Tissue perfusion can be monitored intraoperatively via a novel optical imaging device that relies on indocyanine green (IC-GREEN™, ICG) and a specialized infrared camera–computer system (SPY Elite™). ICG is a water soluble tricarbocyanine dye with a peak spectral absorption at 800–810 nm when dissolved in blood. It rapidly binds to plasma proteins and is excreted into bile unchanged. IC-GREEN™ received approval in the United States to measure cardiac output and liver function in 1959 and later for ophthalmic angiography in 1975.11 Increasingly, it is used to monitor myocutaneous flap perfusion and assess mastectomy flap ischemia.12 Intraoperative imaging can help surgeons identify devascularized tissue over visual inspection alone. Improved assessment of skin perfusion should lower postoperative complications and potentially enhance cosmetic outcomes.

Our surgical team began using the SPY Elite™ imaging system to assess preincision baseline and intraoperative skin perfusion in women undergoing mastectomies with immediate reconstruction. Early on, we observed by visual inspection, ischemic changes in the NAC after removal of the breast in two patients undergoing nipple-sparing mastectomies. This correlated with absent circulation on the SPY Elite™ imaging, prompting us to go back and reexamine the baseline studies. Blood flow to the NAC in both cases was derived predominantly from the underlying breast tissue with little contribution from the surrounding skin. This experience led us to systematically obtain baseline imaging studies in order to visualize the vascular anatomy of the skin flaps. We retrospectively reviewed those studies, analyzing the cine recordings filed in the SPY Elite™ computer system. The purpose of this report is to describe patterns of perfusion to the NAC and correlate these novel observations to ischemic findings on mastectomy flaps.

Methods

NSM and immediate reconstruction was offered to patients whose tumors did not involve the skin or NAC, those who had achieved good response to neoadjuvant chemotherapy, and to women with localized in-breast recurrences. Ablative operations were performed by one surgical oncologist (IW), and all but six breasts were reconstructed by a single plastic surgeon (GG). Patients underwent tissue-expander reconstruction except for one who received a DIEP myocutaneous flap. Radial, periareolar (partial, 180° or less) with radial extension, and inframammary fold (IMF) incisions were used. The placement of incisions was predicated on the location of the tumor, need for overlying skin excision, and in some cases, consideration of blood vessel location. Our surgical technique involves circumferential dissection along the subcutaneous plane. Dissections along the subareolar and subnipple plane were performed sharply, whereas the remainder of the flap was dissected with PEAK PlasmaBlade (Medtronic Inc., Minneapolis, MN) or standard Bovie electrocautery. The surgical margins were to the clavicle, sternal border, IMF, and midaxillary line. Intercostal perforators were not spared in the course of dissection and nipple ducts were routinely cored out and submitted separately for histopathological examination.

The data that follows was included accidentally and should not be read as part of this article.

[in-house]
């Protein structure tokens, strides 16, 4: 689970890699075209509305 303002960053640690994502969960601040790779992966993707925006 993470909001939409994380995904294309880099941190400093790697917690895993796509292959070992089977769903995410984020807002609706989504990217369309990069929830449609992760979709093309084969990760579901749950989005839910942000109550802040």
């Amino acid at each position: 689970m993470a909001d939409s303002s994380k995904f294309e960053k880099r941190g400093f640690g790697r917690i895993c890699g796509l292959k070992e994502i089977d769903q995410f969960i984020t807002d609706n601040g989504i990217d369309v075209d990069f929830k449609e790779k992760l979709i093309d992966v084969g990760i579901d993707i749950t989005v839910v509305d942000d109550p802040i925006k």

Skin perfusion was evaluated using the SPY Elite™ imaging system (Novadaq Technologies, Inc., Ontario, Canada) after induction of general anesthesia and before mastectomy incision. The procedure involves intravenous administration of 3 mL of IC-GREEN™ (Pulsion Medical Systems SE, Germany; 2.5 gm/mL) followed by a 10-mL saline flush. Video recording begins immediately after injection and continues over 180 s (seconds). Blood flow in the skin is represented as fluorescence or whitish color on the infrared camera screen versus dark gray or black when there is no filling. Intraoperative resection of ischemic skin or NAC was based on clinical appearance of the skin and complete absence of fluorescence in an area of the mastectomy flap. NAC perfusion was classified retrospectively by three observers (IW, AK, SM) into one of three circulatory patterns based on whether the arterial-arteriolar filling originated predominantly from the underlying breast tissue (V1), the surrounding skin (V2), or a combination of breast and surrounding skin (V3). Postmastectomy skin perfusion was compared to baseline assessments using the SPY Elite™ software to analyze the relative skin fluorescence in 4 or 5 regions of interests (ROIs). The ROIs were set at the nipple, right and left areolar edge, along the sternal border, and one additional selected location. ROIs did not overlie a vessel trajectory. Statistical analysis comparing perfusion patterns to NAC outcomes was completed with Fisher’s exact test.